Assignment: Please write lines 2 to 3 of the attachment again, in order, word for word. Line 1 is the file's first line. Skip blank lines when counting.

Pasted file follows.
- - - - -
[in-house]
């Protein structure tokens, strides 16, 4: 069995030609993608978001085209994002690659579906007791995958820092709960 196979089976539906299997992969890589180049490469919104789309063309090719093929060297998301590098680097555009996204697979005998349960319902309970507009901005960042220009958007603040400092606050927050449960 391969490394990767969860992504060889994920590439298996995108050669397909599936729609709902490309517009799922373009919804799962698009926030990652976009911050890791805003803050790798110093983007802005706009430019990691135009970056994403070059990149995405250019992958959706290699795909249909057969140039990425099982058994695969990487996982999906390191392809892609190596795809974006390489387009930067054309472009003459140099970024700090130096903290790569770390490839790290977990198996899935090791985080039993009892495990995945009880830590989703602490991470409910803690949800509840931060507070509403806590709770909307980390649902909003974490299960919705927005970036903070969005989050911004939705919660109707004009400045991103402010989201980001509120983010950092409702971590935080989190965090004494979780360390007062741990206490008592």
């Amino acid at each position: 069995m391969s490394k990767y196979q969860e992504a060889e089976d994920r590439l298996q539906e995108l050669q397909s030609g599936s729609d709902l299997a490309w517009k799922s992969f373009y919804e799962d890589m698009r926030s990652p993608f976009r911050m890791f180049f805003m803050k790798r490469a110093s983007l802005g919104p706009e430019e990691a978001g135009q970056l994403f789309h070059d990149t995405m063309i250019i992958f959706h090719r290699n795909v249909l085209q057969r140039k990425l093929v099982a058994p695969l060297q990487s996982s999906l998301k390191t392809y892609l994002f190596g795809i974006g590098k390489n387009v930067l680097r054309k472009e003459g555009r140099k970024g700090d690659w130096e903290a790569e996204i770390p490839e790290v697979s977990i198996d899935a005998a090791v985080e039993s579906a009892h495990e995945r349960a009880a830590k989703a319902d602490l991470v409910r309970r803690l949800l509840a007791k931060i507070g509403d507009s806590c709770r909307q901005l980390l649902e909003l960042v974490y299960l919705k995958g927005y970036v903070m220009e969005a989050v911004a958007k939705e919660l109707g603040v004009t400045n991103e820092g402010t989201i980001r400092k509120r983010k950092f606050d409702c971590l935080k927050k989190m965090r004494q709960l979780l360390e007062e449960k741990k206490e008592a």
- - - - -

């Protein structure tokens, strides 16, 4: 069995030609993608978001085209994002690659579906007791995958820092709960 196979089976539906299997992969890589180049490469919104789309063309090719093929060297998301590098680097555009996204697979005998349960319902309970507009901005960042220009958007603040400092606050927050449960 391969490394990767969860992504060889994920590439298996995108050669397909599936729609709902490309517009799922373009919804799962698009926030990652976009911050890791805003803050790798110093983007802005706009430019990691135009970056994403070059990149995405250019992958959706290699795909249909057969140039990425099982058994695969990487996982999906390191392809892609190596795809974006390489387009930067054309472009003459140099970024700090130096903290790569770390490839790290977990198996899935090791985080039993009892495990995945009880830590989703602490991470409910803690949800509840931060507070509403806590709770909307980390649902909003974490299960919705927005970036903070969005989050911004939705919660109707004009400045991103402010989201980001509120983010950092409702971590935080989190965090004494979780360390007062741990206490008592």
């Amino acid at each position: 069995m391969s490394k990767y196979q969860e992504a060889e089976d994920r590439l298996q539906e995108l050669q397909s030609g599936s729609d709902l299997a490309w517009k799922s992969f373009y919804e799962d890589m698009r926030s990652p993608f976009r911050m890791f180049f805003m803050k790798r490469a110093s983007l802005g919104p706009e430019e990691a978001g135009q970056l994403f789309h070059d990149t995405m063309i250019i992958f959706h090719r290699n795909v249909l085209q057969r140039k990425l093929v099982a058994p695969l060297q990487s996982s999906l998301k390191t392809y892609l994002f190596g795809i974006g590098k390489n387009v930067l680097r054309k472009e003459g555009r140099k970024g700090d690659w130096e903290a790569e996204i770390p490839e790290v697979s977990i198996d899935a005998a090791v985080e039993s579906a009892h495990e995945r349960a009880a830590k989703a319902d602490l991470v409910r309970r803690l949800l509840a007791k931060i507070g509403d507009s806590c709770r909307q901005l980390l649902e909003l960042v974490y299960l919705k995958g927005y970036v903070m220009e969005a989050v911004a958007k939705e919660l109707g603040v004009t400045n991103e820092g402010t989201i980001r400092k509120r983010k950092f606050d409702c971590l935080k927050k989190m965090r004494q709960l979780l360390e007062e449960k741990k206490e008592a």